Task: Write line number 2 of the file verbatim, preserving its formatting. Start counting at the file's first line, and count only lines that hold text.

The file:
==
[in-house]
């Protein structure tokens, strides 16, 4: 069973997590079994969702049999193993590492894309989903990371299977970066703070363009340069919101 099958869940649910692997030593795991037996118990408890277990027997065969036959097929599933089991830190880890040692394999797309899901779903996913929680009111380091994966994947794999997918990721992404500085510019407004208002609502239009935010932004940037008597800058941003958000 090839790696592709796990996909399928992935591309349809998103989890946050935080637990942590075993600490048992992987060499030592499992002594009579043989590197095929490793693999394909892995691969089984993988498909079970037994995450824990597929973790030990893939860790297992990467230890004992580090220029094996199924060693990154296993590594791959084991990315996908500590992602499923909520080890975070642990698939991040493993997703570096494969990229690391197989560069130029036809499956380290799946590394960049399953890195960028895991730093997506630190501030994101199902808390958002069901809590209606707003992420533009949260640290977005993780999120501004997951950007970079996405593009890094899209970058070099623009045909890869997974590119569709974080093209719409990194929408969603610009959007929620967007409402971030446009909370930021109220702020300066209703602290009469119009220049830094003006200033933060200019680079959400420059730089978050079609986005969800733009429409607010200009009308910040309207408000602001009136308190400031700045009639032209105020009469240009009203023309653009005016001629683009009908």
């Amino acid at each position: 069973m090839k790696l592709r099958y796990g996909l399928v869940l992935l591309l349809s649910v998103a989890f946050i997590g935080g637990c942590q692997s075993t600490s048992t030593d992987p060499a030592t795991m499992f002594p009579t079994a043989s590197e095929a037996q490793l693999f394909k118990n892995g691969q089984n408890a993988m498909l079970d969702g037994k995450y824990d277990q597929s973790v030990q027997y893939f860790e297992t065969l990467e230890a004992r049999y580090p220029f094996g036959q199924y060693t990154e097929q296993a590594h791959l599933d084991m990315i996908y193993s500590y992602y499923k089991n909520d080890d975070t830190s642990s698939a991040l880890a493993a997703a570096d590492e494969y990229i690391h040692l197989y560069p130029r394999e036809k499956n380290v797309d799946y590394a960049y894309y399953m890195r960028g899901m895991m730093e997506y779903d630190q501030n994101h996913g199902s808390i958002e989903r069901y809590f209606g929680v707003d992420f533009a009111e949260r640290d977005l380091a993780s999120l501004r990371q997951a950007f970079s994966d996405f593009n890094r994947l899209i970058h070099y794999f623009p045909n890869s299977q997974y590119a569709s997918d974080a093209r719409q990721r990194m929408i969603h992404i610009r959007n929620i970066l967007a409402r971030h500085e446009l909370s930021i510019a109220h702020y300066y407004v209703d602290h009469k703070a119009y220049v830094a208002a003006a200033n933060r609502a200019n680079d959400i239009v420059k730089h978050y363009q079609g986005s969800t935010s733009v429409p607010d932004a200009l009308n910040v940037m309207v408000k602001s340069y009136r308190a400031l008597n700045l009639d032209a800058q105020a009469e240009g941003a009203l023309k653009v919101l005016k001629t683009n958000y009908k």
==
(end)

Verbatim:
């Protein structure tokens, strides 16, 4: 069973997590079994969702049999193993590492894309989903990371299977970066703070363009340069919101 099958869940649910692997030593795991037996118990408890277990027997065969036959097929599933089991830190880890040692394999797309899901779903996913929680009111380091994966994947794999997918990721992404500085510019407004208002609502239009935010932004940037008597800058941003958000 090839790696592709796990996909399928992935591309349809998103989890946050935080637990942590075993600490048992992987060499030592499992002594009579043989590197095929490793693999394909892995691969089984993988498909079970037994995450824990597929973790030990893939860790297992990467230890004992580090220029094996199924060693990154296993590594791959084991990315996908500590992602499923909520080890975070642990698939991040493993997703570096494969990229690391197989560069130029036809499956380290799946590394960049399953890195960028895991730093997506630190501030994101199902808390958002069901809590209606707003992420533009949260640290977005993780999120501004997951950007970079996405593009890094899209970058070099623009045909890869997974590119569709974080093209719409990194929408969603610009959007929620967007409402971030446009909370930021109220702020300066209703602290009469119009220049830094003006200033933060200019680079959400420059730089978050079609986005969800733009429409607010200009009308910040309207408000602001009136308190400031700045009639032209105020009469240009009203023309653009005016001629683009009908």